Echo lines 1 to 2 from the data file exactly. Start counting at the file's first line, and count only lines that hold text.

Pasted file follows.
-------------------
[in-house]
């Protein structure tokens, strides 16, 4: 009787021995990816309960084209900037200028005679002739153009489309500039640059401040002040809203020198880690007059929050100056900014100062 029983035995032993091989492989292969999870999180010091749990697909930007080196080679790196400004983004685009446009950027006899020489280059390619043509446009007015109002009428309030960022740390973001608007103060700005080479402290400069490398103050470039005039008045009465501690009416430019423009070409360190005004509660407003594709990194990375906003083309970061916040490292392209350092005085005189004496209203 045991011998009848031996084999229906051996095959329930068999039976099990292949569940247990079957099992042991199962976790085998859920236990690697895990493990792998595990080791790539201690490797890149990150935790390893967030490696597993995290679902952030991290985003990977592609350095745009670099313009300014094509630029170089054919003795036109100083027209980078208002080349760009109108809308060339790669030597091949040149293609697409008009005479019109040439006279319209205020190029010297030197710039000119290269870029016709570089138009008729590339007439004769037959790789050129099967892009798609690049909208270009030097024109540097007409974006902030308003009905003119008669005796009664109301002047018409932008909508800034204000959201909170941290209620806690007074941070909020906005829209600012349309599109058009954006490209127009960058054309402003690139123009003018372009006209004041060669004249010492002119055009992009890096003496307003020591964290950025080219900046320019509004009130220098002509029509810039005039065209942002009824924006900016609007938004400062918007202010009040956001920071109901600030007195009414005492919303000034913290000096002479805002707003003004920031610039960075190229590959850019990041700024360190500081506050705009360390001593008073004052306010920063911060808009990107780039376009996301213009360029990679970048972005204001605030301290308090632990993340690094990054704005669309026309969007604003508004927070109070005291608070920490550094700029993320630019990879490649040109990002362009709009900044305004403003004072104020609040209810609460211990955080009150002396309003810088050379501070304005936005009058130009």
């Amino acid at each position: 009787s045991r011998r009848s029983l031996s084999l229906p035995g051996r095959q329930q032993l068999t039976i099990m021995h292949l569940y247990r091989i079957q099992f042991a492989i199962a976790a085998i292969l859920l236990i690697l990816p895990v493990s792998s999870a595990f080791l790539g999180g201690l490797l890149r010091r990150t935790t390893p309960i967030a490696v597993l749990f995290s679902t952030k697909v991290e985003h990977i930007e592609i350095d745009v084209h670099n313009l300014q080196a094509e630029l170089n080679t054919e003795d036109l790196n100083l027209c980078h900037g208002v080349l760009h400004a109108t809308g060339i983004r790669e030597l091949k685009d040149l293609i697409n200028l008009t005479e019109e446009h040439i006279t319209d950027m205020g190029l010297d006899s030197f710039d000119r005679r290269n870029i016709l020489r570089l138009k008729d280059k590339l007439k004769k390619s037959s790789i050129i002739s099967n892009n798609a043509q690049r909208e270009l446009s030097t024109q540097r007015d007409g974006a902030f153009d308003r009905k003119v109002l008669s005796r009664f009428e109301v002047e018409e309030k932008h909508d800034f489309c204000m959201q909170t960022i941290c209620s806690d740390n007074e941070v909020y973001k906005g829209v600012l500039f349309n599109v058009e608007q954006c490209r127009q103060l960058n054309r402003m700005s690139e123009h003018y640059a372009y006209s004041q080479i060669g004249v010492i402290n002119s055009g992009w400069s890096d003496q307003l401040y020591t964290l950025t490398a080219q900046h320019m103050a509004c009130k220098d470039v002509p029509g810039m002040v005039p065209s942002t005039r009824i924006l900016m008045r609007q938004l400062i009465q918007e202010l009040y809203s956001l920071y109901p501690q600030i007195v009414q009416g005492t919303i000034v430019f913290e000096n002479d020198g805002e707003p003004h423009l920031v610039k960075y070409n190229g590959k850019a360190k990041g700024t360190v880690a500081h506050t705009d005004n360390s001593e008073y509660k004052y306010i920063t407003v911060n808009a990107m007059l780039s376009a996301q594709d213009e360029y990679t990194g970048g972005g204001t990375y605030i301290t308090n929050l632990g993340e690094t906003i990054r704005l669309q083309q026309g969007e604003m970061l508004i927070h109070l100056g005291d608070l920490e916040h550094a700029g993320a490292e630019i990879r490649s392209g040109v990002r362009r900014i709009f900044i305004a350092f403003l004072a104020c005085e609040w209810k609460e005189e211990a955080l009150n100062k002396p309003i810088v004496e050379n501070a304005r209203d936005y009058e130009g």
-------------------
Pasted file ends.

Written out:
[in-house]
């Protein structure tokens, strides 16, 4: 009787021995990816309960084209900037200028005679002739153009489309500039640059401040002040809203020198880690007059929050100056900014100062 029983035995032993091989492989292969999870999180010091749990697909930007080196080679790196400004983004685009446009950027006899020489280059390619043509446009007015109002009428309030960022740390973001608007103060700005080479402290400069490398103050470039005039008045009465501690009416430019423009070409360190005004509660407003594709990194990375906003083309970061916040490292392209350092005085005189004496209203 045991011998009848031996084999229906051996095959329930068999039976099990292949569940247990079957099992042991199962976790085998859920236990690697895990493990792998595990080791790539201690490797890149990150935790390893967030490696597993995290679902952030991290985003990977592609350095745009670099313009300014094509630029170089054919003795036109100083027209980078208002080349760009109108809308060339790669030597091949040149293609697409008009005479019109040439006279319209205020190029010297030197710039000119290269870029016709570089138009008729590339007439004769037959790789050129099967892009798609690049909208270009030097024109540097007409974006902030308003009905003119008669005796009664109301002047018409932008909508800034204000959201909170941290209620806690007074941070909020906005829209600012349309599109058009954006490209127009960058054309402003690139123009003018372009006209004041060669004249010492002119055009992009890096003496307003020591964290950025080219900046320019509004009130220098002509029509810039005039065209942002009824924006900016609007938004400062918007202010009040956001920071109901600030007195009414005492919303000034913290000096002479805002707003003004920031610039960075190229590959850019990041700024360190500081506050705009360390001593008073004052306010920063911060808009990107780039376009996301213009360029990679970048972005204001605030301290308090632990993340690094990054704005669309026309969007604003508004927070109070005291608070920490550094700029993320630019990879490649040109990002362009709009900044305004403003004072104020609040209810609460211990955080009150002396309003810088050379501070304005936005009058130009």